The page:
Other countries, following in the French model, have forms of Laïcité – examples include Albania, Mexico and Turkey.[3]

2. Contemporary French Political Secularism

The principle of laïcité in France is implemented through a number of policies. The French government is legally prohibited from recognizing any religion (except for legacy statutes like those of military chaplains and the local law of Alsace-Moselle). Instead, it recognizes religious organizations, according to formal legal criteria that do not address religious doctrine:

  • whether the sole purpose of the organization is to organize religious activities (so that, for instance, the pretense of being a religious organization is not used for tax evasion)
  • whether the organization disrupts public order.

French political leaders, though not by any means prohibited from making religious remarks, mostly refrain from it. Religious considerations are generally considered incompatible with reasoned political debate. Political leaders may openly practice their religion but they are expected to differentiate their religious beliefs from their political arguments. Christine Boutin, who openly argued on religious grounds against a legal domestic partnership available regardless of the sex of the partners, quickly became the butt of late-night comedy jokes.

The term was originally the French equivalent of the term laity, that is, everyone who is not clergy. After the French Revolution this meaning changed and it came to mean keeping religion separate from the executive, judicial, and legislative branches of government. This includes prohibitions on having a state religion, as well as for the government to endorse any religious position, be it a religion or atheism.

Although the term was current throughout the 19th century, France did not fully separate church and state until the passage of its 1905 law on the separation of the Churches and the State, prohibiting the state from recognizing or funding any religion. The notion of laïcité as a legal principle is open to question, because it is never defined as such by the text of a law.[4] The 1905 law establishing separation did not use the word laïcité. It was not until the Constitution of 1946 (Constitution de 1946, IVe République) that the word appeared explicitly as a constitutional principle entailing legal effect, but without being further specified.[4] All religious buildings in France (mostly Catholic churches, Protestant chapels, and Jewish synagogues) became the property of the city councils. Those now have the duty to maintain the (often historical) buildings but cannot subsidize the religious organizations using them. In areas that were part of Germany at that time, and which did not return to France until 1918, some arrangements for the cooperation of church and state are still in effect today (see Alsace-Moselle).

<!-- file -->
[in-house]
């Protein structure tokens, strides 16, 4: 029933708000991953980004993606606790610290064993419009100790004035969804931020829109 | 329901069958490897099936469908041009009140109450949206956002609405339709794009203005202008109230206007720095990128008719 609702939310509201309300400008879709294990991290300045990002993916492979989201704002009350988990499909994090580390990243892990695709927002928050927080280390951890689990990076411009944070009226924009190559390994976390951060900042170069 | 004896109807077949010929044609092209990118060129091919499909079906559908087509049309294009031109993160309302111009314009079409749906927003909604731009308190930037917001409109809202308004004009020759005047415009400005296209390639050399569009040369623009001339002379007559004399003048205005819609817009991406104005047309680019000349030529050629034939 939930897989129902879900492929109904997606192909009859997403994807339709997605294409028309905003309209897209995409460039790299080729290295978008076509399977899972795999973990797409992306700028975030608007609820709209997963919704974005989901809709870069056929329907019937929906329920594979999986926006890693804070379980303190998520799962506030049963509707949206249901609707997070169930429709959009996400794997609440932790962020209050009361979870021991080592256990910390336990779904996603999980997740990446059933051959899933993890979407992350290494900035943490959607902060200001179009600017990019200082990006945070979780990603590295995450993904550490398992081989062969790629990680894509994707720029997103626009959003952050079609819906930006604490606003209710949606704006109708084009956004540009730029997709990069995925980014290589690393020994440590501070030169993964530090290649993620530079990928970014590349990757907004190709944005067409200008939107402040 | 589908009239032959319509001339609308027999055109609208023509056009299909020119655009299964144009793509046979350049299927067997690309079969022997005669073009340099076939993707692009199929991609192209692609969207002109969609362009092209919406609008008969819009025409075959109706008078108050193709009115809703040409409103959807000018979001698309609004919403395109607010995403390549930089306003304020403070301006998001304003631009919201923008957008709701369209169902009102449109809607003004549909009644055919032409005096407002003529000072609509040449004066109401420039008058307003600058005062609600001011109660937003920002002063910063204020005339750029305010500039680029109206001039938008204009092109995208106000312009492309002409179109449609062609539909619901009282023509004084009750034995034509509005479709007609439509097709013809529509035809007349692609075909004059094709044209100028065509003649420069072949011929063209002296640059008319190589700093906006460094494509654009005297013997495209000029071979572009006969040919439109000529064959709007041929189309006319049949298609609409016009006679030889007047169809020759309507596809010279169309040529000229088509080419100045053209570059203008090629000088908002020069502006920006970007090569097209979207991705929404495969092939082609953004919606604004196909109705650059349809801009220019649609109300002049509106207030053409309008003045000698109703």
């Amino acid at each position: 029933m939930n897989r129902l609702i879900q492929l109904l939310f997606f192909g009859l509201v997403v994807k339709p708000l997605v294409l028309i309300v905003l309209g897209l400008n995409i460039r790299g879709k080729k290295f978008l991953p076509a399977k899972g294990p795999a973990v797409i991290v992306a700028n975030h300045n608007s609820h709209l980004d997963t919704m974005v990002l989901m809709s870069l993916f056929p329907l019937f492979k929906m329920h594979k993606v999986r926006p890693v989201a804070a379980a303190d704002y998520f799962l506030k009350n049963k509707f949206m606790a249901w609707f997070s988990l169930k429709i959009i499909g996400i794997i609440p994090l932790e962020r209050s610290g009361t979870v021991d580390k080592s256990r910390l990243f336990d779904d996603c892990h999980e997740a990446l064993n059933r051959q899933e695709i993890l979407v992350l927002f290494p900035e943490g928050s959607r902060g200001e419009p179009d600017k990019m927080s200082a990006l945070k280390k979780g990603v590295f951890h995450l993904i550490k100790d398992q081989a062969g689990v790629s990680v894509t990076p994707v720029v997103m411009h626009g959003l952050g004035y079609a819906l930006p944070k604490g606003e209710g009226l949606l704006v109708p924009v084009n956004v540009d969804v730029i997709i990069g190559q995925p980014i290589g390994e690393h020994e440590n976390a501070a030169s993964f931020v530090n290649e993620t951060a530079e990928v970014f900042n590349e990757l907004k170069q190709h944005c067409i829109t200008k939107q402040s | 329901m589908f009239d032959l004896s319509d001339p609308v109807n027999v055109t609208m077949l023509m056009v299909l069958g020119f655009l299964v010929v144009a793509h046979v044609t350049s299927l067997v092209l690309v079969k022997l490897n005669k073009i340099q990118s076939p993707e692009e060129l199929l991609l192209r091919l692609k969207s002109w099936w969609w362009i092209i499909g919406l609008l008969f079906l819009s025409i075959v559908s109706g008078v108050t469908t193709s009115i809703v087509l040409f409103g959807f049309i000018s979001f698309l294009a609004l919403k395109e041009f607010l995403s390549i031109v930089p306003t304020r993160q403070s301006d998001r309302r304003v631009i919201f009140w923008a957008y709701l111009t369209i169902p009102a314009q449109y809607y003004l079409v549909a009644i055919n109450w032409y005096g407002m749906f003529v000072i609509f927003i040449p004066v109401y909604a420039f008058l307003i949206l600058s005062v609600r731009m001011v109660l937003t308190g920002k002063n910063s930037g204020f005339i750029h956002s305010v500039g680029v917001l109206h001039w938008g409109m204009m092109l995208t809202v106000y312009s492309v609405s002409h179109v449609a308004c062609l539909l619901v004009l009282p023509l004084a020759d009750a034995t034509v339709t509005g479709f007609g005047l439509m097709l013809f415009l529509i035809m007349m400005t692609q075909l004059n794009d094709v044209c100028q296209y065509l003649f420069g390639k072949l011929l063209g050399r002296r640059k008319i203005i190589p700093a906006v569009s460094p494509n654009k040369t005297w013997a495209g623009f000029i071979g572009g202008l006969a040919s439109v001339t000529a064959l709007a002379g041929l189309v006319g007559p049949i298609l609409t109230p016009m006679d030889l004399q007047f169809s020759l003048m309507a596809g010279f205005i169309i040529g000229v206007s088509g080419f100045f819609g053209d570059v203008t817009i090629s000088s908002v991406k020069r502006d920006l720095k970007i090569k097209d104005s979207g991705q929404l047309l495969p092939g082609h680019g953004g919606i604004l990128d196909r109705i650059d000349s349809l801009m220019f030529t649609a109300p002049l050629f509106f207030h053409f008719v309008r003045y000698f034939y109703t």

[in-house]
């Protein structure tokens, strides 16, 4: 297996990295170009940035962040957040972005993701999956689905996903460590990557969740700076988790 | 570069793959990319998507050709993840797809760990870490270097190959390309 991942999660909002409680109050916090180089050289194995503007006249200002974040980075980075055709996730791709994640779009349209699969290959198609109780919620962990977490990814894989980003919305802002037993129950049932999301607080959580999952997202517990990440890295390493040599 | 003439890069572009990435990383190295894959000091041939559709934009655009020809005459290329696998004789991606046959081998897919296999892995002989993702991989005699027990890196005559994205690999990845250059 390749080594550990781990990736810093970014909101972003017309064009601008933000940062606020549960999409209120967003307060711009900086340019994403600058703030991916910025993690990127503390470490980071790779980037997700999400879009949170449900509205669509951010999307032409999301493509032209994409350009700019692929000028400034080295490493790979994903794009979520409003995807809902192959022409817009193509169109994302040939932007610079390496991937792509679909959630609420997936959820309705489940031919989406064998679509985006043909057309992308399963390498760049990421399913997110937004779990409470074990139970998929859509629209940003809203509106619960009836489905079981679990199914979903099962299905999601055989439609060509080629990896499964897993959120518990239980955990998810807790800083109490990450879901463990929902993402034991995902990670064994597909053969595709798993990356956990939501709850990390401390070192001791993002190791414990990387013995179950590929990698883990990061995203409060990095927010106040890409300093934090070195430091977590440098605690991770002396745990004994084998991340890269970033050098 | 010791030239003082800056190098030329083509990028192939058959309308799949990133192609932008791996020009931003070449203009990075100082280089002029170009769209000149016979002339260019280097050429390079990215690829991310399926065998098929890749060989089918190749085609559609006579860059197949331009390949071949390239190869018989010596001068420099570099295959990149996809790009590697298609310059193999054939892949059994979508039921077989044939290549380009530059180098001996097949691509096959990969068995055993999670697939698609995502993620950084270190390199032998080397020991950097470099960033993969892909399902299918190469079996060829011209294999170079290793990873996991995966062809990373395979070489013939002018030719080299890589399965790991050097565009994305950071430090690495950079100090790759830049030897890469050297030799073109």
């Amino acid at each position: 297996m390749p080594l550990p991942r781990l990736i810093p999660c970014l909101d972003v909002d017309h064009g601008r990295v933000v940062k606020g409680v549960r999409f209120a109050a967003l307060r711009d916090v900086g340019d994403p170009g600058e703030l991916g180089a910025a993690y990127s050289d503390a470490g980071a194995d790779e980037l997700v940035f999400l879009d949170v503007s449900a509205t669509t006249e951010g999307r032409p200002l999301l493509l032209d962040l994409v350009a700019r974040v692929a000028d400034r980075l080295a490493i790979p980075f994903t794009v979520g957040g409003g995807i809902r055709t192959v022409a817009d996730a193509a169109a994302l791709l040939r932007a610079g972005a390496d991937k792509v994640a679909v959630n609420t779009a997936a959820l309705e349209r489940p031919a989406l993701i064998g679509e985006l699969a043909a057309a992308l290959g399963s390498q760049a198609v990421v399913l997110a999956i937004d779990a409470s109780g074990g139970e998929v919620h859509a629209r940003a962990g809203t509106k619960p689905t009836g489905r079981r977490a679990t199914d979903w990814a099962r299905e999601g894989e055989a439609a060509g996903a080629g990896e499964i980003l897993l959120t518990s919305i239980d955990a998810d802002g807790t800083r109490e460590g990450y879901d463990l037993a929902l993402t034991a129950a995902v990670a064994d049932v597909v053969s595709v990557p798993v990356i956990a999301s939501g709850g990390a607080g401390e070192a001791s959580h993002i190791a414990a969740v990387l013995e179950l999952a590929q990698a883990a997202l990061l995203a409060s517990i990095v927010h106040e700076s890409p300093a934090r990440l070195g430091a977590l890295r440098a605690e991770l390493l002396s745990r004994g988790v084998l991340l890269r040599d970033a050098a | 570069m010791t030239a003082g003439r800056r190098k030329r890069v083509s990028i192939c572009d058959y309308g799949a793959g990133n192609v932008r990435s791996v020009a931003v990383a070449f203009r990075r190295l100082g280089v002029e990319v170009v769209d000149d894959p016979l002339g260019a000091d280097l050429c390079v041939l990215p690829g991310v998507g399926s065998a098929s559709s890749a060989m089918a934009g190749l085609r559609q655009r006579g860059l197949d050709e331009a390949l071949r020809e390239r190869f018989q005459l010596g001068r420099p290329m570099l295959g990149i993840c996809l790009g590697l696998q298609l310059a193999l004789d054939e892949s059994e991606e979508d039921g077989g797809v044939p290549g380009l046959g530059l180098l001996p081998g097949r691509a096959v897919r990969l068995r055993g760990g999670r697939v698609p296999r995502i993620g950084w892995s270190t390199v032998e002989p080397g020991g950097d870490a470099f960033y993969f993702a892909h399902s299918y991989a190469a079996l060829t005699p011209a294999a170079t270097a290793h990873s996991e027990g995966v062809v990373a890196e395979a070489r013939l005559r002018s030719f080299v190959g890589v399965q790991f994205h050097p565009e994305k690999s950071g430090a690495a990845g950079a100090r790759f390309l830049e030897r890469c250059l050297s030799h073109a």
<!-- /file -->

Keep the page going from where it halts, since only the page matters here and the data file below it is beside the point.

Laïcité is a core concept in the French constitution, Article 1 of which formally states that France is a secular republic ("La France est une République indivisible, laïque, démocratique et sociale.") This, however, does not prevent an active role on the part of the state (President of the Republic, Ministry of Foreign Affairs, Ministry of the Interior) in the appointment of Catholic diocesan bishops – see Briand-Ceretti Agreement: the President of the French Republic is the only head of state in the world (except the Pope) who still appoints Catholic bishops (in Strasbourg and Metz); moreover, he is an honorary Canon in several cathedrals and basilicas, most notably in the Archbasilica of Saint John in Laterano, the Cathedral of the Pope. Many see being discreet with one's religion as a necessary part of being French. This has led to frequent divisions with some non-Christian immigrants, especially with part of France's large Muslim population. A debate took place over whether any religious apparel or displays by individuals, such as the Islamic hijab, Sikh turban, (large) Christian crosses, and Jewish Stars of David and kippah, should be banned from public schools. Such a ban came into effect in France in 2004; see French law on secularity and conspicuous religious symbols in schools. In the spring of 2011 there was a reinforcement of laïcité in hospitals, advocated by the Minister of the Interior, Claude Guéant, and in public service generally, by the official non-discrimination agency, la HALDE. The simultaneous broadcasting of the traditional Protestant and Catholic Lent sermons (operating since 1946) has been interrupted. Earlier the broadcasting of the Russian Orthodox Christmas night liturgy was similarly stopped on 6/7 January.